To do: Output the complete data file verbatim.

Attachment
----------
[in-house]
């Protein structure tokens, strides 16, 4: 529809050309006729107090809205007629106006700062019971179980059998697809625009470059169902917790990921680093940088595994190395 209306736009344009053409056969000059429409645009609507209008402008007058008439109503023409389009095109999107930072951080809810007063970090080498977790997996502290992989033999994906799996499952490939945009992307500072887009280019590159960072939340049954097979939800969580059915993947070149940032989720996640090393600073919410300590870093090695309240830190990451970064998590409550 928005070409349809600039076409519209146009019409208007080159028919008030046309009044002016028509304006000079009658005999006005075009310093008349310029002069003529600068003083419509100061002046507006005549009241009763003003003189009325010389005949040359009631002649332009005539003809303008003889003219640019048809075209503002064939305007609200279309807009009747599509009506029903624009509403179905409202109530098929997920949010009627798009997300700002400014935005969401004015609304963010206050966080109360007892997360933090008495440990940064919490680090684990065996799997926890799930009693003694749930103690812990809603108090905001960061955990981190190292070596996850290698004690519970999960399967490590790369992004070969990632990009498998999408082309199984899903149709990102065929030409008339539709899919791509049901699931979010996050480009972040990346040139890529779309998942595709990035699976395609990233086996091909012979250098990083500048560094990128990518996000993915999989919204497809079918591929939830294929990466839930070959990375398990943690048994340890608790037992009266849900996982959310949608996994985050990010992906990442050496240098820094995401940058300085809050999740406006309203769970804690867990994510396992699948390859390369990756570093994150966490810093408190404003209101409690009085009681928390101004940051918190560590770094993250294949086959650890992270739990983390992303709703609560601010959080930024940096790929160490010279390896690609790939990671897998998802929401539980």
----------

[in-house]
């Protein structure tokens, strides 16, 4: 529809050309006729107090809205007629106006700062019971179980059998697809625009470059169902917790990921680093940088595994190395 209306736009344009053409056969000059429409645009609507209008402008007058008439109503023409389009095109999107930072951080809810007063970090080498977790997996502290992989033999994906799996499952490939945009992307500072887009280019590159960072939340049954097979939800969580059915993947070149940032989720996640090393600073919410300590870093090695309240830190990451970064998590409550 928005070409349809600039076409519209146009019409208007080159028919008030046309009044002016028509304006000079009658005999006005075009310093008349310029002069003529600068003083419509100061002046507006005549009241009763003003003189009325010389005949040359009631002649332009005539003809303008003889003219640019048809075209503002064939305007609200279309807009009747599509009506029903624009509403179905409202109530098929997920949010009627798009997300700002400014935005969401004015609304963010206050966080109360007892997360933090008495440990940064919490680090684990065996799997926890799930009693003694749930103690812990809603108090905001960061955990981190190292070596996850290698004690519970999960399967490590790369992004070969990632990009498998999408082309199984899903149709990102065929030409008339539709899919791509049901699931979010996050480009972040990346040139890529779309998942595709990035699976395609990233086996091909012979250098990083500048560094990128990518996000993915999989919204497809079918591929939830294929990466839930070959990375398990943690048994340890608790037992009266849900996982959310949608996994985050990010992906990442050496240098820094995401940058300085809050999740406006309203769970804690867990994510396992699948390859390369990756570093994150966490810093408190404003209101409690009085009681928390101004940051918190560590770094993250294949086959650890992270739990983390992303709703609560601010959080930024940096790929160490010279390896690609790939990671897998998802929401539980």